U of R students worry what potential strike means for graduation
Talks between the University of Regina administration and University of Regina Faculty Association (URFA) are set to resume on March 25 and 26 with the help of a mediator.
This comes after the previous round of mediation did not result in a new collective agreement. URFA has been without a contract since 2017, and negotiations began in April 2018.
The union does have a strike mandate, and job action is possible after March 28.
The final day of the winter semester is April 11 and final exams are scheduled to begin on April 15.
Both sides have said they do not want to see a strike or lockout that would disrupt classes. However, it is a possibility and one that adds uncertainty for some students coming to the end of their degrees.
This includes Joshua Ajakavie, a computer science student who is in his final semester.
“I’m not sure how much it’s going to affect my funding, because I don’t know if I’ll have to repay for those classes if they get cancelled now or what the policy is concerning all that,” he said.
Ajakavie is also an international student from Nigeria. His mom has already purchased plane tickets to watch his convocation ceremony in June. Ajakavie is worried job action could push back his graduation.
“Pushing it back to November, she’d still have to come this June and then still come in November again, so it still affects funds,” he said.
The University of Regina Students’ Union (URSU) is calling on administration and the faculty association to consider the impact job action could have on students before returning to the bargaining table later this month.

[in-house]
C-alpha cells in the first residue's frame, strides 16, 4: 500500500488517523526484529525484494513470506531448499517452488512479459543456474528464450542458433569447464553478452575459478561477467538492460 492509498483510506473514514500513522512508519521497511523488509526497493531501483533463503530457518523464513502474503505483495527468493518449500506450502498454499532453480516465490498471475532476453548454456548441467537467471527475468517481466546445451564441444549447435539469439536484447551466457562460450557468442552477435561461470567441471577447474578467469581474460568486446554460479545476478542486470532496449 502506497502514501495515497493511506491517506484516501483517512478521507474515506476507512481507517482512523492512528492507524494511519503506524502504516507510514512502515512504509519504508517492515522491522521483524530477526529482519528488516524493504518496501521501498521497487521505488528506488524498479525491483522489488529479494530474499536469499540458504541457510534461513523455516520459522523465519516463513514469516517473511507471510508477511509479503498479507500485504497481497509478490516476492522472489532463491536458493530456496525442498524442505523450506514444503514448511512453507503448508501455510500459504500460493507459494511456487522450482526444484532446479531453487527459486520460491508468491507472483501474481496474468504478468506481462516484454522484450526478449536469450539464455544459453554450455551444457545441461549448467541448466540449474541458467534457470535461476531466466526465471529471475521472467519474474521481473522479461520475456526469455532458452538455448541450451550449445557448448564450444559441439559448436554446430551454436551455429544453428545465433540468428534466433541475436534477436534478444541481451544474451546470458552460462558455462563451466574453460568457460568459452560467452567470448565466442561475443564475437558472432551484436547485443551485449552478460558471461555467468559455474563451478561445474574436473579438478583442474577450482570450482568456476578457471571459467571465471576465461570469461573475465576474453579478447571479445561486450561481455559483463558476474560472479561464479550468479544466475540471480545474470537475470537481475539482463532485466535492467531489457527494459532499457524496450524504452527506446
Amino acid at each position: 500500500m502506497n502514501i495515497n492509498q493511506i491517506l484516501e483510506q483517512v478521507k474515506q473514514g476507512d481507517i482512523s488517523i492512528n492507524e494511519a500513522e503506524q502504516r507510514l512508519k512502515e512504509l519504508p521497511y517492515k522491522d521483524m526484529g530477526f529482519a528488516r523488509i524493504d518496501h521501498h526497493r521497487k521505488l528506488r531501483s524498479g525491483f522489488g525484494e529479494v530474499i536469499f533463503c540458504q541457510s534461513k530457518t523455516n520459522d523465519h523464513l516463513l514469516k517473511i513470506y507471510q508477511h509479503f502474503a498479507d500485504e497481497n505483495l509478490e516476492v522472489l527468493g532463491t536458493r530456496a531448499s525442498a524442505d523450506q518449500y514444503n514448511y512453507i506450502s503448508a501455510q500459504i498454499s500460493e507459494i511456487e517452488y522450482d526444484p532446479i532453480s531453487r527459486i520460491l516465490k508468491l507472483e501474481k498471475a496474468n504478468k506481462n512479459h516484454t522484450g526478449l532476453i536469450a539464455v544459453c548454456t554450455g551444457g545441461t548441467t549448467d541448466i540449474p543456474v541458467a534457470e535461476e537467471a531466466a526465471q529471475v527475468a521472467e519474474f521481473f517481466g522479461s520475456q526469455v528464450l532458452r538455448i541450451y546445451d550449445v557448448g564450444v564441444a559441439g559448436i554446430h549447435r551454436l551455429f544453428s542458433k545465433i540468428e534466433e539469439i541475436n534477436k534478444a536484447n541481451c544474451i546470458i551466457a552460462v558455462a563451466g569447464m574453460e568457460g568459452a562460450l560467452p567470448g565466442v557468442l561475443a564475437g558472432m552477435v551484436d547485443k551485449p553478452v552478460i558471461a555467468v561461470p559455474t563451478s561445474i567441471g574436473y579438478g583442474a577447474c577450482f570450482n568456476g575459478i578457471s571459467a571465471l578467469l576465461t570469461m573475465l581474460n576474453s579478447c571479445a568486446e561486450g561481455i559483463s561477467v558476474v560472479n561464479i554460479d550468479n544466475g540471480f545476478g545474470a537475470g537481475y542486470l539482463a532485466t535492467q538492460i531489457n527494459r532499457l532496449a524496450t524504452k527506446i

“A strike or lockout will jeopardize the future education of several students. There are international students with study permits expiring on May 1 who will need to return home,” URSU wrote in a statement.
“There are students who have accepted jobs that start May 1 across the province and in other countries who cannot wait for their semester to end.”
Other students, like religious studies major Zoe Yanush, are a little worried but don’t anticipate much disruption.
“Honestly, they’d probably just give us an extension on our finals,” she said.
Both URFA president Sylvain Rheault and U of R provost Thomas Chase have said they want to avoid job action, but plans are being developed in the event of a strike or lockout.
Rheault said usually university strikes last for four or five days.
“In the worst case scenario, let’s say two or three weeks, we’ll try to arrange for makeup exams and stuff like that,” Rheault said.
“We’re going to do everything we can to avoid that, should job action occur there will be information on our website for students, for parents and community members,” Chase said.
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